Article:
Ivan Urlaub: Affordable power bill in NC begins with clean energy

Published 12:00 am Sunday, May 5, 2019

By Ivan Urlaub

Roughly $375 million.

That’s how much North Carolinians are expected to save by Duke Energy purchasing solar power from independent power producers over the next 20 years, according to an April report submitted to the North Carolina Utilities Commission.

We can thank clean energy and House Bill 589 for these savings.

North Carolina has a responsible history of designing clean energy policies that cost less than business as usual and bring more jobs and economic benefit across our state. Since 2009, North Carolina’s clean energy policies, like the Renewable Energy and Efficiency Portfolio Standard, have repeatedly delivered on their promise to be lower in cost than utility business as usual.

Though it’s been argued that Duke Energy is resisting efforts to raise customer electricity rates, the company’s own actions say otherwise.

Duke Energy’s most recent 15-year plan (called the Integrated Resource Plan) is right now being evaluated by the Utilities Commission. An alternative plan filed with the commission shows that Duke’s business as usual plan will overspend and overcharge us, their customers, an extra $1.5 billion.

Duke’s plans will force uneconomic coal plants to run even though doing so is not necessary to keep the lights on, and Duke’s plan will emit at least twice as much pollution while continuing to be unresponsive to the needs of our state’s citizens and largest employers.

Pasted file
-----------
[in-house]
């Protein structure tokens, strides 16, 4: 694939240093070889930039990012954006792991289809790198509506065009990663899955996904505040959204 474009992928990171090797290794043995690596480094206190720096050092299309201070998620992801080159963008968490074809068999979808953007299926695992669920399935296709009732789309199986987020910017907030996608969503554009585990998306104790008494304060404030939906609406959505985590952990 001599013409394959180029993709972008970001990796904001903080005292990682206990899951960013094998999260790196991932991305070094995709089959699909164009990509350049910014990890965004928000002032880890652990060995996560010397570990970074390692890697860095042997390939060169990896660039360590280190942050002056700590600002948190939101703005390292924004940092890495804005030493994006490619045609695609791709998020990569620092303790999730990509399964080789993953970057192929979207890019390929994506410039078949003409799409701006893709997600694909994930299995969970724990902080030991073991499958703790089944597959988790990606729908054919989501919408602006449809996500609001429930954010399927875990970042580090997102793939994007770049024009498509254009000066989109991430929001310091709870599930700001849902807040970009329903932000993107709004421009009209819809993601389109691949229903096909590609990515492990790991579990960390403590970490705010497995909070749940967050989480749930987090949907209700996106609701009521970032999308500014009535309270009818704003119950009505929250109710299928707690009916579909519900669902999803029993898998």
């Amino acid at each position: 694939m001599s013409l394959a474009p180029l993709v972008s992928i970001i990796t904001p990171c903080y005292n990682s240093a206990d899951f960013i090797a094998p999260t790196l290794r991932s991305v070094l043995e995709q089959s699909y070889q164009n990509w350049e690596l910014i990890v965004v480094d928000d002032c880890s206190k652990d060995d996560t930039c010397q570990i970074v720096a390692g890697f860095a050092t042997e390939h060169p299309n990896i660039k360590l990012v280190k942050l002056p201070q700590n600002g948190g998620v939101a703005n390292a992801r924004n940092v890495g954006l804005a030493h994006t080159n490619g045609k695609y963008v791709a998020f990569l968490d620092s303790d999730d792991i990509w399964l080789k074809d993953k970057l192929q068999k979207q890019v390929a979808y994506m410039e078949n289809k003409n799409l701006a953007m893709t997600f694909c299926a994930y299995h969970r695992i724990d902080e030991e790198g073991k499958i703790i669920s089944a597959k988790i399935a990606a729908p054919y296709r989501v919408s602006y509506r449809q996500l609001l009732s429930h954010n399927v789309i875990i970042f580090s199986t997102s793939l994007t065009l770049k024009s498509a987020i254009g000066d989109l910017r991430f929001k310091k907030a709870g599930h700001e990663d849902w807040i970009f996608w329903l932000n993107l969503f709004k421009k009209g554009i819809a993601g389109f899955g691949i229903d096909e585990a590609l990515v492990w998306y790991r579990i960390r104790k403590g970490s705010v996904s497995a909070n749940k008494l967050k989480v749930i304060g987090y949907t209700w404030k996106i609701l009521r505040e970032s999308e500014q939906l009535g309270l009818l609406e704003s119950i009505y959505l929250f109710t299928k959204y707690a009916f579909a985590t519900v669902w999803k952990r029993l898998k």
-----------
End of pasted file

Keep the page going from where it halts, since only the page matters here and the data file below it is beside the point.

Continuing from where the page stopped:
Just a few weeks ago, Senate Bill 559 (House Bill 624) was introduced in the North Carolina General Assembly. This legislation, which establishes multiyear rate plans without any accountability or efficiency metrics, brings us dangerously close to writing Duke Energy a blank check that further reduces transparency in an already opaque system.

Duke Energy supports this legislation, and with such enticing incentives to overspend and overcharge customers, it’s not hard to see why.

We all need to be asking what needs to change in law and regulation before we are locked into another decade of billions in overspending that won’t provide the energy services we need, the savings that clean energy can reliably deliver and local economic opportunities we should all be able to reasonably expect.

Aligning interests is the only responsible way forward. A smarter energy future will not be found in the utility status quo.

North Carolina deserves better. The alternative is more affordable, just as reliable, and ready now.

Ivan Urlaub is executive director of the North Carolina Sustainable Energy Association.